Learning Provider Profile
Ms. Drabenstadt is a Certified Learning Provider (CLP) at Appleton Greene and she has experience in Information Technology, Information Governance, Compliance and Audit. She has achieved an MBA, and BBA. She has industry experience within the following sectors: Technology; Insurance and Financial Services. She has had commercial experience within the following countries: United States of America, Canada, Australia, India, Trinidad, and Jamaica. Her program will initially be available in the following cities: Madison WI; Minneapolis MN; Chicago IL; Atlanta GA and Denver CO. Her personal achievements include: Developed Trusted IT-Business Relationship; Delivered Increased Business Value/Time; Decreased IT Costs; Re-tooled IT Staff; Increased IT Employee Morale. Her service skills incorporate: IT transformation leadership; process improvement; change management; program management and information governance.
Vendor evaluation is one aspect of the sourcing strategy itself. Vendor evaluation is done to ensure that a good portfolio of suppliers is available for use in the transformation program. Vendor evaluation can also be applied to current suppliers in order to monitor and measure their performance. It is essential for decreasing costs, minimizing risk as well as for the continuous improvement of the process. Vendor audits must be undertaken from time to time in an organization as there is always a need for quality control in the technology market. Vendors are required to deliver the same quality of products and services as agreed in the contract. Continuous vendor evaluations ensure that they comply with these quality standards. Particularly in the case of a new project or a new procurement, vendor evaluation is absolutely essential. It helps in determining whether a prospective vendor will be able to meet the organizational standards and the specific requirements of the digital transformation project undertaken. The goal is to choose a low-risk vendor that offers the best-in-class products or services. There are many important factors to consider when choosing a vendor for a particular project. Apart from the quality of product or service, there may also be legal risks involved such as regulatory compliance requirements or cybersecurity risks. Proper vendor assessment help in mitigating these and similar risks reducing the liabilities on the organization. Vendor evaluation can be done on many different criteria. If the vendor evaluation is being done for a new product, competitive selection can be done by comparing the features and services offered by different vendors and choosing the one that best suits the project requirements. Vendor evaluation can also be done by separately scoring individual vendors on different factors, such as price, features, reliability in delivery, and so on, and then comparing the scores to choose the highest scoring vendor.
01. Collect Vendor Data: departmental SWOT analysis; strategy research & development. Time Allocated: 1 Month
02. Price & Cost Analysis: departmental SWOT analysis; strategy research & development. Time Allocated: 1 Month
03. Managing Vendor Risk: departmental SWOT analysis; strategy research & development. Time Allocated: 1 Month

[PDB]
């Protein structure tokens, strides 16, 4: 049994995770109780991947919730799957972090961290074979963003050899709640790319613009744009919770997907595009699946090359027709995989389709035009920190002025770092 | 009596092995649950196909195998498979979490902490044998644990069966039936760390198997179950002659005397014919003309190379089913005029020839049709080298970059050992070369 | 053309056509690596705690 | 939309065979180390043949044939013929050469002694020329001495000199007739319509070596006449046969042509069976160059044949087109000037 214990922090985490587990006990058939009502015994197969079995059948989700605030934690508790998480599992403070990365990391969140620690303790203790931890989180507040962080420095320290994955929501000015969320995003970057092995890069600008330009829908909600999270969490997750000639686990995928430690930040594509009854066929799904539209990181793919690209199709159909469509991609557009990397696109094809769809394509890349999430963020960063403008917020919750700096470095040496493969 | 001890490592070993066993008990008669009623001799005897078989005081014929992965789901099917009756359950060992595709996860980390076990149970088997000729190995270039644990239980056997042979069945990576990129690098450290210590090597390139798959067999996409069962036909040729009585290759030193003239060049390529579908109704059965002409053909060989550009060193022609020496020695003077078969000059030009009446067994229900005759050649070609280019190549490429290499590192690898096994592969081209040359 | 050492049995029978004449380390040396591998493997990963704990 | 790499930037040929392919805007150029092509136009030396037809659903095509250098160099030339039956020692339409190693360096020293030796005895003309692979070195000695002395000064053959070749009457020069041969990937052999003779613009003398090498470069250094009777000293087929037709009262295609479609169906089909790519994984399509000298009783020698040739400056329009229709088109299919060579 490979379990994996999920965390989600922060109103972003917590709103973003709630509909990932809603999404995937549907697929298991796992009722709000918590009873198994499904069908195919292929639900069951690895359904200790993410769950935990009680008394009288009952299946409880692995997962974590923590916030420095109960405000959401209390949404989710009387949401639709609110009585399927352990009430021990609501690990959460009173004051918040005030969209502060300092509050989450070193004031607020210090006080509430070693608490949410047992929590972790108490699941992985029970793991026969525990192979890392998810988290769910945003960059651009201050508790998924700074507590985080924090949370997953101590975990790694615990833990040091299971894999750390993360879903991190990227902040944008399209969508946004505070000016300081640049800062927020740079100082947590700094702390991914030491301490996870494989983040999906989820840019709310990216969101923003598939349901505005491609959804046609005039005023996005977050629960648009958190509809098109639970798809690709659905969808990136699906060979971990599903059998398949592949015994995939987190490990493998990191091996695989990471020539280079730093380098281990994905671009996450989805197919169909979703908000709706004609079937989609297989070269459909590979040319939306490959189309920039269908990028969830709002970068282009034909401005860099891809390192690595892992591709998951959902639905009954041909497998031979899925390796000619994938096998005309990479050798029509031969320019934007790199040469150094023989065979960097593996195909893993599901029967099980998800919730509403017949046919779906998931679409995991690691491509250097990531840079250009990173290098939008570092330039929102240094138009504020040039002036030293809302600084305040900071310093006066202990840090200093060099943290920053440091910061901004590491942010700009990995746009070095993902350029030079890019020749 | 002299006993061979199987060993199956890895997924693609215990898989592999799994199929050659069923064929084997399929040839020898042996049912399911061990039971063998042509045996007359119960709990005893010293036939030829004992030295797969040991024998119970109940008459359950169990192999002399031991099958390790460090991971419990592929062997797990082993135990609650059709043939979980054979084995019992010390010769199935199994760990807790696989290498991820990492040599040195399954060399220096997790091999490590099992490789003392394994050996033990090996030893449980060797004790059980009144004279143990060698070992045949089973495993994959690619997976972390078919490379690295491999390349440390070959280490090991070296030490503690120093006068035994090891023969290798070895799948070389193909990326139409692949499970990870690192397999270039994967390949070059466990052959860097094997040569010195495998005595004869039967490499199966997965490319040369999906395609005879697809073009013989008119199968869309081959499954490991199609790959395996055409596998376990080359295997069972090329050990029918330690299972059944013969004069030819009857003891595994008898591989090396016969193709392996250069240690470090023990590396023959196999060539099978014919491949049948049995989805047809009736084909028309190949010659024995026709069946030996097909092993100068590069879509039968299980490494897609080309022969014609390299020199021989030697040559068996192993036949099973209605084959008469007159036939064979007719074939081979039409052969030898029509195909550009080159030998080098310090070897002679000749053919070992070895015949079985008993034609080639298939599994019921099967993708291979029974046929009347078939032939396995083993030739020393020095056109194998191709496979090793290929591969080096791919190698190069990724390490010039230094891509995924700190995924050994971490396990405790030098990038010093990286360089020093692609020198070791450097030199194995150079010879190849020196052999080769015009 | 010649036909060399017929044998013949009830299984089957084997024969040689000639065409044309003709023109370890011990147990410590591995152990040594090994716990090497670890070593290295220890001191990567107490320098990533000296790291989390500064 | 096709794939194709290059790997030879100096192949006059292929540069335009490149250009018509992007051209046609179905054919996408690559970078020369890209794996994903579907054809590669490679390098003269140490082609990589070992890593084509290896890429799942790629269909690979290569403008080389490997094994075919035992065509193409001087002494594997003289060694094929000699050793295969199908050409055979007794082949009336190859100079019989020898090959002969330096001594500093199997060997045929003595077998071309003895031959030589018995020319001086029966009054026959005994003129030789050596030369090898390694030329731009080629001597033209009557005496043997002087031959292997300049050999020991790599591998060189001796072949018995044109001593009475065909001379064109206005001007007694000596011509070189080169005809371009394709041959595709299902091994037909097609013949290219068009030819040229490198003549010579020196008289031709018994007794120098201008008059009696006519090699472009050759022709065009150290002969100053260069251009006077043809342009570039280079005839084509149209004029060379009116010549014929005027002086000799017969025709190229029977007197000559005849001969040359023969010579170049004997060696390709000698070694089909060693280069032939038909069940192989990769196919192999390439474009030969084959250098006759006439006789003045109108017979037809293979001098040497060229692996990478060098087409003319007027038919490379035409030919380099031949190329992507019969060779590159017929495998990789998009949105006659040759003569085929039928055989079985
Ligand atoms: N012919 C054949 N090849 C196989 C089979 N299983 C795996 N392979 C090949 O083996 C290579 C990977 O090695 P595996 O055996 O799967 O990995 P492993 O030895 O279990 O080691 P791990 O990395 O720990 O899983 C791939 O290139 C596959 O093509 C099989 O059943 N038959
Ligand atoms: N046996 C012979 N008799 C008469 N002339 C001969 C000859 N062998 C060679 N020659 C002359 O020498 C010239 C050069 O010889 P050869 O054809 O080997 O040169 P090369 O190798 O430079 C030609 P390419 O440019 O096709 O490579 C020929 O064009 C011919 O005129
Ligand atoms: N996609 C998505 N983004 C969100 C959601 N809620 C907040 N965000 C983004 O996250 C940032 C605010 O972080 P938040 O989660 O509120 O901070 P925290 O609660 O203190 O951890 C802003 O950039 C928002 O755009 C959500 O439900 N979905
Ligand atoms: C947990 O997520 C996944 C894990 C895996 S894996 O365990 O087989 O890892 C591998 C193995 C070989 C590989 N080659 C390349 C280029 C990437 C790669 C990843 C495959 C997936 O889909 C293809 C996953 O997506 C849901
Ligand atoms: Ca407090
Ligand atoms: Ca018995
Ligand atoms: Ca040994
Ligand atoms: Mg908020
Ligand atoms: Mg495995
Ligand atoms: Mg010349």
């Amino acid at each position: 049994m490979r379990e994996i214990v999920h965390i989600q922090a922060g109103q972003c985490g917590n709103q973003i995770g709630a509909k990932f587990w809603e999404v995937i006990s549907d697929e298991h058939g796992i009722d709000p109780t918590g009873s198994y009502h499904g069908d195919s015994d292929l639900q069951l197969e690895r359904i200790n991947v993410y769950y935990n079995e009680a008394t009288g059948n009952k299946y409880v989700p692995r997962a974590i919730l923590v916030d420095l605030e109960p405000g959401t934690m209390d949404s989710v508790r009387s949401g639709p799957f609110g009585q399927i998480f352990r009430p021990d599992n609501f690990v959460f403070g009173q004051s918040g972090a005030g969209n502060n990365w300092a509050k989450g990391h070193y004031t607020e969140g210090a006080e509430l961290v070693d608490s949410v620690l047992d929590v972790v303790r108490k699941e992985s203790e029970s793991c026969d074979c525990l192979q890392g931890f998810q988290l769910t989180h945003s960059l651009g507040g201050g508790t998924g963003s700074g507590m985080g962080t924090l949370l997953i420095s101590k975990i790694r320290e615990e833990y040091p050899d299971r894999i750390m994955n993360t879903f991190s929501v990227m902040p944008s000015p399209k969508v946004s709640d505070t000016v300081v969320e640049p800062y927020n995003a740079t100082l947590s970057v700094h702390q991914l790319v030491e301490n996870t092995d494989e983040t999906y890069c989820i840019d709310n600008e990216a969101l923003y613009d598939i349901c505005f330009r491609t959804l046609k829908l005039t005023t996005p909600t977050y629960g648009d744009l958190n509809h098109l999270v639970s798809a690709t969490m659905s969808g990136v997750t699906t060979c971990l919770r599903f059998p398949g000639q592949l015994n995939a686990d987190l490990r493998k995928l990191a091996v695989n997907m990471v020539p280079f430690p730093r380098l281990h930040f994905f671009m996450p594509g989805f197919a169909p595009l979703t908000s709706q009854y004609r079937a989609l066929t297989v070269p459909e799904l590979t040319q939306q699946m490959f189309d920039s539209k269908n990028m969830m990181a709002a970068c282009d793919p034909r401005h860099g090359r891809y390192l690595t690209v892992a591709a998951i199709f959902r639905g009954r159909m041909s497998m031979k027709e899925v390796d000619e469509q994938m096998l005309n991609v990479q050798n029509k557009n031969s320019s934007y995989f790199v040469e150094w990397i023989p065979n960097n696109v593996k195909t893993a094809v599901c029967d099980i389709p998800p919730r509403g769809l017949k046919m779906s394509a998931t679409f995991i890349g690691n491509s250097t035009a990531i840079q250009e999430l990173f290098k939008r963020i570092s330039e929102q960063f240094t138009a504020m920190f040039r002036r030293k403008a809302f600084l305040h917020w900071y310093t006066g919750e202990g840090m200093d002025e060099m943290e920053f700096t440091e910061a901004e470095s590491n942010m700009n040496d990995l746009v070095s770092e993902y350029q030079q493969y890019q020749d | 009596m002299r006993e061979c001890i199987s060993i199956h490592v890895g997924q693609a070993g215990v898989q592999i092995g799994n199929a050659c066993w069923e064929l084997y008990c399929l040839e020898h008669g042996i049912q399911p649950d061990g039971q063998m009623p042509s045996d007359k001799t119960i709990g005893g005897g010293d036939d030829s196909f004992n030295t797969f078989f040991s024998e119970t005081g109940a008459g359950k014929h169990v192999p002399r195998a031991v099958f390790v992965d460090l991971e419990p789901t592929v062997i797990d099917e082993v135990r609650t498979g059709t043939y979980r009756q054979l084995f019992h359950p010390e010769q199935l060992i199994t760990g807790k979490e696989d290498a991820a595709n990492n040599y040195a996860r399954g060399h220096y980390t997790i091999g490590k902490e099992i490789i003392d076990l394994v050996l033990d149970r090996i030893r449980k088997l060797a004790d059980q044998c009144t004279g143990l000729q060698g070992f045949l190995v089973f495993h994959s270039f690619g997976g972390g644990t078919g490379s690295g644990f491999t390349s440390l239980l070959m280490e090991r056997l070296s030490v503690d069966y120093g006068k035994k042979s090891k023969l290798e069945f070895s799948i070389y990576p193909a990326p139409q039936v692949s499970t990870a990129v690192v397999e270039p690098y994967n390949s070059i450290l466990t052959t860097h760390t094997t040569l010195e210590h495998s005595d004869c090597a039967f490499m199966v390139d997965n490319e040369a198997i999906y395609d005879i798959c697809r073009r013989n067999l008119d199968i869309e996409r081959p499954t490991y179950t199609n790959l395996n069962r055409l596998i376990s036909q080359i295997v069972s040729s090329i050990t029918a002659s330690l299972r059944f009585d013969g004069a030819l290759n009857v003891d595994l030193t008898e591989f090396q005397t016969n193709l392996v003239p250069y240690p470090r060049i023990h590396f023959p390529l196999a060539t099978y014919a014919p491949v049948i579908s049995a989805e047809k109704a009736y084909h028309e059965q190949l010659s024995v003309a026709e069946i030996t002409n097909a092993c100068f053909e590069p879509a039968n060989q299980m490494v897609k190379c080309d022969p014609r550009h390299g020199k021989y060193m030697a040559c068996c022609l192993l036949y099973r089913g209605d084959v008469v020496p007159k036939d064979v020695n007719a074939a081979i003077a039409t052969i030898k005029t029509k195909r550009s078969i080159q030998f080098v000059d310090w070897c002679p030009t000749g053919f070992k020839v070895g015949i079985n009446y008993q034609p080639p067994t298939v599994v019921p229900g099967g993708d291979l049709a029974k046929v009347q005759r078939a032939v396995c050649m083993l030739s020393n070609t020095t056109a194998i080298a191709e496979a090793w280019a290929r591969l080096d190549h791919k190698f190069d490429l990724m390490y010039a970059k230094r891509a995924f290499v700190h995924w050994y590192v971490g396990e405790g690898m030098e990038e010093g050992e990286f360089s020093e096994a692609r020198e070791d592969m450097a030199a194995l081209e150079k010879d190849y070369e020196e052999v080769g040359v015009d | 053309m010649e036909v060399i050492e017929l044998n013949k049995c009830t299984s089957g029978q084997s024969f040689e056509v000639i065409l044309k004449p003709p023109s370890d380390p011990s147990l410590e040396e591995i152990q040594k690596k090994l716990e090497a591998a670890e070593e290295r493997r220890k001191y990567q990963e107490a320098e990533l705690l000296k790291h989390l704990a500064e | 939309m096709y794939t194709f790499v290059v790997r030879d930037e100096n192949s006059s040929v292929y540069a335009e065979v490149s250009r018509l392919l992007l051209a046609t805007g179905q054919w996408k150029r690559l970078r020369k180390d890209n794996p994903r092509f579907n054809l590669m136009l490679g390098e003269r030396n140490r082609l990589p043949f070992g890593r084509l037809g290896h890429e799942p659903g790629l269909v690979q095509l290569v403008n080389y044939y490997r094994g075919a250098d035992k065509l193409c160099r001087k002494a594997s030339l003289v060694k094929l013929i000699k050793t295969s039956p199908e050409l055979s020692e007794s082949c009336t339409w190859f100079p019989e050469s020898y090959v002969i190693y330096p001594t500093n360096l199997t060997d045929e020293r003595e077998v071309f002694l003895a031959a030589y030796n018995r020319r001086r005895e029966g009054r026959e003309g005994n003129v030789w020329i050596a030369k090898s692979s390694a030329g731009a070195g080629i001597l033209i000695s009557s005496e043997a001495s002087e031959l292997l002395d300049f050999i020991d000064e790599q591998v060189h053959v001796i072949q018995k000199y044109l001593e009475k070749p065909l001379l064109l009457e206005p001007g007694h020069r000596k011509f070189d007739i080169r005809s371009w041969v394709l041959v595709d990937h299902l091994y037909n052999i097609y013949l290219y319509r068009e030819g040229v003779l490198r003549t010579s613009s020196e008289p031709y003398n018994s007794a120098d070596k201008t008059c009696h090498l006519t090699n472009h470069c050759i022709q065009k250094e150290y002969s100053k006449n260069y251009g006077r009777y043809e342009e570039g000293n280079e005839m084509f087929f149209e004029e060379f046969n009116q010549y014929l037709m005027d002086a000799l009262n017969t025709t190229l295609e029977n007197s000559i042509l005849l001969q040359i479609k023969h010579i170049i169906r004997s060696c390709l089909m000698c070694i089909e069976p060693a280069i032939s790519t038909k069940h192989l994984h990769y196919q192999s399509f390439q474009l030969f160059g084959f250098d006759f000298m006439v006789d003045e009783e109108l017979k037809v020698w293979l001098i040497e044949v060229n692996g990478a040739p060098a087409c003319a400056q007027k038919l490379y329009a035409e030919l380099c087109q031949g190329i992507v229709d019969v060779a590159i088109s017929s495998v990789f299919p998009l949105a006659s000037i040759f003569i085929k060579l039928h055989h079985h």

04. Vendor Communication: departmental SWOT analysis; strategy research & development. Time Allocated: 1 Month
05. Vendor Relationship: departmental SWOT analysis; strategy research & development. Time Allocated: 1 Month
06. Vendor Culture: departmental SWOT analysis; strategy research & development. Time Allocated: 1 Month
07. Vendor Stability: departmental SWOT analysis; strategy research & development. 1 Month
08. Vendor Viability: departmental SWOT analysis; strategy research & development. Time Allocated: 1 Month
09. Vendor Quality: departmental SWOT analysis; strategy research & development. Time Allocated: 1 Month
10. Vendor Performance: departmental SWOT analysis; strategy research & development. Time Allocated: 1 Month
11. Classify Multiple Vendors: departmental SWOT analysis; strategy research & development. Time Allocated: 1 Month
12. Vendor Audit: departmental SWOT analysis; strategy research & development. Time Allocated: 1 Month
01. Collect Vendor Data: Each individual department head to undertake departmental SWOT analysis; strategy research & development.
02. Price & Cost Analysis: Each individual department head to undertake departmental SWOT analysis; strategy research & development.
03. Managing Vendor Risk: Each individual department head to undertake departmental SWOT analysis; strategy research & development.
04. Vendor Communication: Each individual department head to undertake departmental SWOT analysis; strategy research & development.
05. Vendor Relationship: Each individual department head to undertake departmental SWOT analysis; strategy research & development.
06. Vendor Culture: Each individual department head to undertake departmental SWOT analysis; strategy research & development.
07. Vendor Stability: Each individual department head to undertake departmental SWOT analysis; strategy research & development.
08. Vendor Viability: Each individual department head to undertake departmental SWOT analysis; strategy research & development.
09. Vendor Quality: Each individual department head to undertake departmental SWOT analysis; strategy research & development.
10. Vendor Performance: Each individual department head to undertake departmental SWOT analysis; strategy research & development.
11. Classify Multiple Vendors: Each individual department head to undertake departmental SWOT analysis; strategy research & development.
12. Vendor Audit: Each individual department head to undertake departmental SWOT analysis; strategy research & development.